Mass Effect 3 has a special place in my heart because of my conflicted feelings for it. While the beginning and ending don’t stand out as something particularly amazing, the rest of the game is truly outstanding. Mass Effect 3 portrays the destruction of civilizations unfolding right before your very eyes and masterfully ties that to the various crewmembers that travel alongside you. It’s an emotional event, one that never gets tiresome to see fellow companions struggle as their own people are ripped away from the face of the galaxy. Even the humorous Garrus can be depressed in such harsh times and that is in and of itself an accomplishment.
For some reason I never enjoyed Darksiders very much. The combat felt slow and janky, the dungeons didn’t intrigue me all that much, and the narrative premise never piqued my interest. Despite all of these problems that I had, Darksiders II gripped me instantly. The protagonist Death looked super cool, the combat felt something like Devil May Cry, and the dungeons were a thrill to blast through. The game didn’t excel in everything it did nor did it do something new and entirely unique. Rather, it took elements of various games and made it into a cohesive and compelling package. It’s a rarity in this day and age to see a developer succeed such a feat and for that Darksiders II is a the jack-of-all-trades game for me. Truly a joy to play.
Destroying enemies, soaring through the air, running faster than any car in the world would make anyone feel like a super badass. That’s exactly how I felt in Prototype 2. Although the game felt an almost exact copy of the first game, it was still refreshing to know that I can destroy whatever I want and do whatever I want without much trouble. New powers and weapons made killing things even feel better. Prototype 2 is like a stress relief toy. After a hard day of work you just want to relax and just blow stuff up. This game is just that.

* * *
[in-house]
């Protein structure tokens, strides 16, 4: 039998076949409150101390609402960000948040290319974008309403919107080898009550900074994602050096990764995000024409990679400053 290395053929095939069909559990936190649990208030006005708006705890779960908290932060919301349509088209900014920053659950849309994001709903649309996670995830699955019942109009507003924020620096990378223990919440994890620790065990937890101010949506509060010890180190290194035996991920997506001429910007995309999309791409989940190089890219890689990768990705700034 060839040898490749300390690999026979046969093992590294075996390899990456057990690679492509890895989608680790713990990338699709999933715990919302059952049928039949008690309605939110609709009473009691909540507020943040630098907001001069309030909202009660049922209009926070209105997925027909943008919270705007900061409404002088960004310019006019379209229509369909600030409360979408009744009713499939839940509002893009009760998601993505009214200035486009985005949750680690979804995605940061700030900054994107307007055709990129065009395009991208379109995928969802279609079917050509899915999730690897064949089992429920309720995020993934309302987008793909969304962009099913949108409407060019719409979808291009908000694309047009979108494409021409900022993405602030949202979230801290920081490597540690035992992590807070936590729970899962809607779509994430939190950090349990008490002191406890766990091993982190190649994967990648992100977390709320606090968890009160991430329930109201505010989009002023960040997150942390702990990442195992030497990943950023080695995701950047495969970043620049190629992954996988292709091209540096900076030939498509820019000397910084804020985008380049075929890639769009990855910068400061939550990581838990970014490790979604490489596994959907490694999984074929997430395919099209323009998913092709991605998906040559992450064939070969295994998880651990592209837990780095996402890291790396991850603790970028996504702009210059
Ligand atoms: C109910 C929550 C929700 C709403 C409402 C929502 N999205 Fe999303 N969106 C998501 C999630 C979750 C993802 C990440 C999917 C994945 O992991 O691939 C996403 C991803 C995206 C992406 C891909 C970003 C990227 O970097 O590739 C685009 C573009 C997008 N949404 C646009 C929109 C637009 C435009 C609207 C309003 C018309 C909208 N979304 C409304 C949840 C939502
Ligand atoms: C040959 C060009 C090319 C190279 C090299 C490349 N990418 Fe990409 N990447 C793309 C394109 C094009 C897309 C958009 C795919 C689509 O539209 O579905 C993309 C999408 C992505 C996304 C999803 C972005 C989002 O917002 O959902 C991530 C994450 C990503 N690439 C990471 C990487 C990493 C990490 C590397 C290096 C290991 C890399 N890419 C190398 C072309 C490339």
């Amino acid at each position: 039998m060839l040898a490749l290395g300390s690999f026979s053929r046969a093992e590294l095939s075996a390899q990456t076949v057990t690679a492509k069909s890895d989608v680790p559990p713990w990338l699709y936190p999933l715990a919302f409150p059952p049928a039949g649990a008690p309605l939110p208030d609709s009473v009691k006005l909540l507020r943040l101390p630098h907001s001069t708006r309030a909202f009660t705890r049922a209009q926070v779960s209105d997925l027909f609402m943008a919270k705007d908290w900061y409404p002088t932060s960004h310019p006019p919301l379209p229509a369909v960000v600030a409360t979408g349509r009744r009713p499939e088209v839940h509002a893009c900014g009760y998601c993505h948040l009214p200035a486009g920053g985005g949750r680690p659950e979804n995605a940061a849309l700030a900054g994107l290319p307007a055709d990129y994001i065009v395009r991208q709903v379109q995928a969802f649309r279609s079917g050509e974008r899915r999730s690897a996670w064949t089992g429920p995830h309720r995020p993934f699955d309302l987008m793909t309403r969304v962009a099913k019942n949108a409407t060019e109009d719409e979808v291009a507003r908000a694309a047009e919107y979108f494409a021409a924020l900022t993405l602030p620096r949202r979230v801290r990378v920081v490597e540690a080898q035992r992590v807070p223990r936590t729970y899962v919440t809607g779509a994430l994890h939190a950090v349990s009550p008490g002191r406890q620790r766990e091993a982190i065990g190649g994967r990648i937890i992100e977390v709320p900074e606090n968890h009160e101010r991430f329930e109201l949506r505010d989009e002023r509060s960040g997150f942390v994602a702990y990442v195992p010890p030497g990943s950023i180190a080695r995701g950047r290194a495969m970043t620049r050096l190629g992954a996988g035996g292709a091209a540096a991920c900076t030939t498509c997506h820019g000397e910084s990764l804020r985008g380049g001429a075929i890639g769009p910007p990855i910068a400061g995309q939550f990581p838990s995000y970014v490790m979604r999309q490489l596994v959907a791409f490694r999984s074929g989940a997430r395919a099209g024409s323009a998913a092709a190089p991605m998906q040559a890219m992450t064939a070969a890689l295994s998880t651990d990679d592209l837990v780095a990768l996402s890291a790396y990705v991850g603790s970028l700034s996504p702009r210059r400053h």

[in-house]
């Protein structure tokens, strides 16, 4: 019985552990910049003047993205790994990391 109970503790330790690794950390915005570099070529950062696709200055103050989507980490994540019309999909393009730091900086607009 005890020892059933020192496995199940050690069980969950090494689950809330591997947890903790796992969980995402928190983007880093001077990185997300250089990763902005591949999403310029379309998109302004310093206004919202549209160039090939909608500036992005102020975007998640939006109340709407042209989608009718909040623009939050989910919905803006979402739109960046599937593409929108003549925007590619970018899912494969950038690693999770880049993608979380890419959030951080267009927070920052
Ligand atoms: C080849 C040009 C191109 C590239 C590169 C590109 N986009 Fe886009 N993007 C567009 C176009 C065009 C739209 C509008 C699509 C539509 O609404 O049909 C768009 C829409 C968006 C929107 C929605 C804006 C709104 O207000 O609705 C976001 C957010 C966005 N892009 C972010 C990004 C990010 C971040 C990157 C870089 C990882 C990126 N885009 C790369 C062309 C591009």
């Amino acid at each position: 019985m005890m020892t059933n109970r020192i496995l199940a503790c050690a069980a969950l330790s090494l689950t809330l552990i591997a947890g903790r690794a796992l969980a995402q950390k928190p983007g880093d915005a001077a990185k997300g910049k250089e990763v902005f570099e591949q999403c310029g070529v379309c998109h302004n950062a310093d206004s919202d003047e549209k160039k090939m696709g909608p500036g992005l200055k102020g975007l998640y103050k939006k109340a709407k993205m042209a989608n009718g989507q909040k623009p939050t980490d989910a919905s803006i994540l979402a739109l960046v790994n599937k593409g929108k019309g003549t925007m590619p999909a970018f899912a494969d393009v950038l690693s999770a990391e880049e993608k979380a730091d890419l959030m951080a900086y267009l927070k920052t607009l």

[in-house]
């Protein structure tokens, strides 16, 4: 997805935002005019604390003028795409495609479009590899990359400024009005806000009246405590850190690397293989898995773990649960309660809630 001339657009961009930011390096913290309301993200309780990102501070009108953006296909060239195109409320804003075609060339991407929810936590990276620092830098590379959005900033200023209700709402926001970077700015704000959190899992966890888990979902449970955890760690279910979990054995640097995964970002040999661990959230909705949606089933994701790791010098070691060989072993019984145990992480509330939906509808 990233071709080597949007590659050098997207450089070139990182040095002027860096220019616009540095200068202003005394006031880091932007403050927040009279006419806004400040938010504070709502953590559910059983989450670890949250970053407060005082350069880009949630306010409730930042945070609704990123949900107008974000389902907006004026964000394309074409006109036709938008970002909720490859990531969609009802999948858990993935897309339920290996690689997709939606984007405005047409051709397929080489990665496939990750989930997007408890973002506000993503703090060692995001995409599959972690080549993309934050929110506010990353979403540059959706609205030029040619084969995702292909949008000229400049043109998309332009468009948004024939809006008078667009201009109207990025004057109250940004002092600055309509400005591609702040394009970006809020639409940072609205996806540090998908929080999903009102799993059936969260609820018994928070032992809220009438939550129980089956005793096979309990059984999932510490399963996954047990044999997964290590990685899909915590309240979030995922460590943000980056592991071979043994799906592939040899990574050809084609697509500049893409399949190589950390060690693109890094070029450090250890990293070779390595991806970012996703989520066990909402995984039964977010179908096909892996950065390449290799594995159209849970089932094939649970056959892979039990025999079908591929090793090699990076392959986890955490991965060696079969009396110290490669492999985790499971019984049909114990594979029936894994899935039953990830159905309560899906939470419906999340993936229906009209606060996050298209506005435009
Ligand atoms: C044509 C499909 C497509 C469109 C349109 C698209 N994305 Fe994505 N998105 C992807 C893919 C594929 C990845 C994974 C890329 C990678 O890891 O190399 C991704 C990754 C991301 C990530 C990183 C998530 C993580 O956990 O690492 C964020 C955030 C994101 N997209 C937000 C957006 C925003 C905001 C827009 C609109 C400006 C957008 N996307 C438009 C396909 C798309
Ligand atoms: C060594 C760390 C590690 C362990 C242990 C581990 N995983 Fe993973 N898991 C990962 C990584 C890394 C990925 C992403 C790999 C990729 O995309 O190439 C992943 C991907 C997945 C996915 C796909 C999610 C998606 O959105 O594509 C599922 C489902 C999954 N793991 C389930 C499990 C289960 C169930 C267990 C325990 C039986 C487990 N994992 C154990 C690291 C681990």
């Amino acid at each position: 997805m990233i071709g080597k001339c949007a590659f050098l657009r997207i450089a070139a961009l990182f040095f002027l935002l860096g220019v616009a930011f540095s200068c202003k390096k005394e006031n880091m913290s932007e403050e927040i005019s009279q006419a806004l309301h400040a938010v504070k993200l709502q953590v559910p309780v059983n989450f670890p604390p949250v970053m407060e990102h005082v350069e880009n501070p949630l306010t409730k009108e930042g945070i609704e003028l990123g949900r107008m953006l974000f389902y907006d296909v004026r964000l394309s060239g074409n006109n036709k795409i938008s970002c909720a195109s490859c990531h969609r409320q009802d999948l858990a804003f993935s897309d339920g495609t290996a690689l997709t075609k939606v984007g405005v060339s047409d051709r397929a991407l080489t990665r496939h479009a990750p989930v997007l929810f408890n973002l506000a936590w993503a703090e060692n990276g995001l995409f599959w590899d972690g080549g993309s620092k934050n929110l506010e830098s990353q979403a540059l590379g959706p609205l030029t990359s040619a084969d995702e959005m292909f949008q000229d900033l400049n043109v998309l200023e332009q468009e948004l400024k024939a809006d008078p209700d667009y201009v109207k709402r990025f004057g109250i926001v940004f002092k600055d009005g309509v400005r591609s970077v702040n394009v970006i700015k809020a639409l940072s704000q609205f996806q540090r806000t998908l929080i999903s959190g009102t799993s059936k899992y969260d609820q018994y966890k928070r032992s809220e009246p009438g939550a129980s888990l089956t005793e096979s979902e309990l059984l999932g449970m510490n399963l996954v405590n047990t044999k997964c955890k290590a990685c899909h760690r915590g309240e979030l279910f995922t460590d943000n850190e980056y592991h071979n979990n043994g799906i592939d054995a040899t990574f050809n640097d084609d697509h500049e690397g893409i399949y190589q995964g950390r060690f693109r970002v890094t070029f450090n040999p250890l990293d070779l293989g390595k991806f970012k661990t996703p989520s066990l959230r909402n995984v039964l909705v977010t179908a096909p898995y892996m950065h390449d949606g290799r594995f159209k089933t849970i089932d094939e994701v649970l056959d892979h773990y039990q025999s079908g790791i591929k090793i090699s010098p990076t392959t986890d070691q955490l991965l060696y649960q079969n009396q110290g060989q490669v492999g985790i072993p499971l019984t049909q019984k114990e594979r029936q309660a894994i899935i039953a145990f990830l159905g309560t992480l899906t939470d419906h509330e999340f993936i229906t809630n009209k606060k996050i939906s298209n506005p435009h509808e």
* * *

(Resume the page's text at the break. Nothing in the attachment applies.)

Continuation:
Guild Wars 2 isn’t just a good game. It’s a freaking awesome game. It’s one of the best MMORPGs I’ve ever played and after going through Tyria and the grand adventures it offers, it’s hard for me to pick up another MMORPG and say something similar or better for it. The combat is engaging and constantly made me aware of how, when, and where to attack forcing me to understand my strengths and weaknesses. The questing system was thrown out the window with Dynamic Events making each area one large theme park, a never-ending joyride. Top this off with the constant support the game has been receiving with its monthly updates and events and it’s hard to journey off to other lands when you’ve got Tyria. Seriously. It’s that good.
There are so many other games I played throughout this year but it’s impossible for me to go through every single one of them individually. However, by playing these games and just having the opportunity to have thought provoking conversations with my friends is a grand joy. I think it’s oftentimes easy to complain and discount the many gems that lie inside a game. When you think about it though, don’t you complain because you love something? Games are just that awesome. Here’s to this week: celebrating awesome stuff that developers do and anti-nitpicking.